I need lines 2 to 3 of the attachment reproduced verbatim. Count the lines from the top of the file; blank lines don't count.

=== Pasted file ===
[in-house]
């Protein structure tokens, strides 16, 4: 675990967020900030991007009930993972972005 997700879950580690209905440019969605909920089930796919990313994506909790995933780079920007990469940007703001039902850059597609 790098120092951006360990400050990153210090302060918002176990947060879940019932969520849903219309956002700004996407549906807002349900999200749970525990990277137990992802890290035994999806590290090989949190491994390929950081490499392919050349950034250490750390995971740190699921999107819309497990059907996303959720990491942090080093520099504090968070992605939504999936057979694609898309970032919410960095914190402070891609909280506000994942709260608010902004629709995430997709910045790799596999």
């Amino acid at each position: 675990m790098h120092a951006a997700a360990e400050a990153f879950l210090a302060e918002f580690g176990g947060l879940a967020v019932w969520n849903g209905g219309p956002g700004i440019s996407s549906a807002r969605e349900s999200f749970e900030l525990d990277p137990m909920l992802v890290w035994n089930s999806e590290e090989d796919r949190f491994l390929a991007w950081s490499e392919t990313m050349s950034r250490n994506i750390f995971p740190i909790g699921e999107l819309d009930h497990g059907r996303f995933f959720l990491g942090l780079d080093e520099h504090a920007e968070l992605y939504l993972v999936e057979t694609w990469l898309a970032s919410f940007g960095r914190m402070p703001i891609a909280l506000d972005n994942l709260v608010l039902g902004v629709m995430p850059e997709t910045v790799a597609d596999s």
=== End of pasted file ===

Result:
């Protein structure tokens, strides 16, 4: 675990967020900030991007009930993972972005 997700879950580690209905440019969605909920089930796919990313994506909790995933780079920007990469940007703001039902850059597609 790098120092951006360990400050990153210090302060918002176990947060879940019932969520849903219309956002700004996407549906807002349900999200749970525990990277137990992802890290035994999806590290090989949190491994390929950081490499392919050349950034250490750390995971740190699921999107819309497990059907996303959720990491942090080093520099504090968070992605939504999936057979694609898309970032919410960095914190402070891609909280506000994942709260608010902004629709995430997709910045790799596999």
């Amino acid at each position: 675990m790098h120092a951006a997700a360990e400050a990153f879950l210090a302060e918002f580690g176990g947060l879940a967020v019932w969520n849903g209905g219309p956002g700004i440019s996407s549906a807002r969605e349900s999200f749970e900030l525990d990277p137990m909920l992802v890290w035994n089930s999806e590290e090989d796919r949190f491994l390929a991007w950081s490499e392919t990313m050349s950034r250490n994506i750390f995971p740190i909790g699921e999107l819309d009930h497990g059907r996303f995933f959720l990491g942090l780079d080093e520099h504090a920007e968070l992605y939504l993972v999936e057979t694609w990469l898309a970032s919410f940007g960095r914190m402070p703001i891609a909280l506000d972005n994942l709260v608010l039902g902004v629709m995430p850059e997709t910045v790799a597609d596999s």